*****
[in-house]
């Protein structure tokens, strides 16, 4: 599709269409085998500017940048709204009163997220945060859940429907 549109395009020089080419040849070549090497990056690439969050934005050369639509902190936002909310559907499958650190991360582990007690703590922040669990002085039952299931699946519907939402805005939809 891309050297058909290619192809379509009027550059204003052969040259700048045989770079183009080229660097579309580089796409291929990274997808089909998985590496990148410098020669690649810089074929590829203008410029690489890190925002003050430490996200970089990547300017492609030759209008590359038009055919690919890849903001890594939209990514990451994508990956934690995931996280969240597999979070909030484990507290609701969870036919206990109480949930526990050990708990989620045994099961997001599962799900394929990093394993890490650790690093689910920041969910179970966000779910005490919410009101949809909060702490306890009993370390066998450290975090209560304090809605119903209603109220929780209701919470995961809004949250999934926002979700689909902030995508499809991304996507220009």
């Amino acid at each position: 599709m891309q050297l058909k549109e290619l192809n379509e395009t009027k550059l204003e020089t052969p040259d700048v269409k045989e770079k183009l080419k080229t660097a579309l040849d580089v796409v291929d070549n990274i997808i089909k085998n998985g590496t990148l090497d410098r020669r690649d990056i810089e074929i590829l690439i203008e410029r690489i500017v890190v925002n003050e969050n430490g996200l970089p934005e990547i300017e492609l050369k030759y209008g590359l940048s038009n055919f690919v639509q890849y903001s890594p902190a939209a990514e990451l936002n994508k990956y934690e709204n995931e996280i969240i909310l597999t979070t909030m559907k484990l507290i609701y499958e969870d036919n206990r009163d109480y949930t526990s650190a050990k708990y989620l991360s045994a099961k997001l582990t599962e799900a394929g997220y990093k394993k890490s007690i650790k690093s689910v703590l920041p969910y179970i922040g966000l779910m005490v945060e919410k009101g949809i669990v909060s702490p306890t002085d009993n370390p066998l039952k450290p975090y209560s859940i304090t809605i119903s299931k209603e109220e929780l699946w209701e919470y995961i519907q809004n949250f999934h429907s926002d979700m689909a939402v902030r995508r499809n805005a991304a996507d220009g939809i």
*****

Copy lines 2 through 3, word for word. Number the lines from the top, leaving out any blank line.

């Protein structure tokens, strides 16, 4: 599709269409085998500017940048709204009163997220945060859940429907 549109395009020089080419040849070549090497990056690439969050934005050369639509902190936002909310559907499958650190991360582990007690703590922040669990002085039952299931699946519907939402805005939809 891309050297058909290619192809379509009027550059204003052969040259700048045989770079183009080229660097579309580089796409291929990274997808089909998985590496990148410098020669690649810089074929590829203008410029690489890190925002003050430490996200970089990547300017492609030759209008590359038009055919690919890849903001890594939209990514990451994508990956934690995931996280969240597999979070909030484990507290609701969870036919206990109480949930526990050990708990989620045994099961997001599962799900394929990093394993890490650790690093689910920041969910179970966000779910005490919410009101949809909060702490306890009993370390066998450290975090209560304090809605119903209603109220929780209701919470995961809004949250999934926002979700689909902030995508499809991304996507220009």
């Amino acid at each position: 599709m891309q050297l058909k549109e290619l192809n379509e395009t009027k550059l204003e020089t052969p040259d700048v269409k045989e770079k183009l080419k080229t660097a579309l040849d580089v796409v291929d070549n990274i997808i089909k085998n998985g590496t990148l090497d410098r020669r690649d990056i810089e074929i590829l690439i203008e410029r690489i500017v890190v925002n003050e969050n430490g996200l970089p934005e990547i300017e492609l050369k030759y209008g590359l940048s038009n055919f690919v639509q890849y903001s890594p902190a939209a990514e990451l936002n994508k990956y934690e709204n995931e996280i969240i909310l597999t979070t909030m559907k484990l507290i609701y499958e969870d036919n206990r009163d109480y949930t526990s650190a050990k708990y989620l991360s045994a099961k997001l582990t599962e799900a394929g997220y990093k394993k890490s007690i650790k690093s689910v703590l920041p969910y179970i922040g966000l779910m005490v945060e919410k009101g949809i669990v909060s702490p306890t002085d009993n370390p066998l039952k450290p975090y209560s859940i304090t809605i119903s299931k209603e109220e929780l699946w209701e919470y995961i519907q809004n949250f999934h429907s926002d979700m689909a939402v902030r995508r499809n805005a991304a996507d220009g939809i």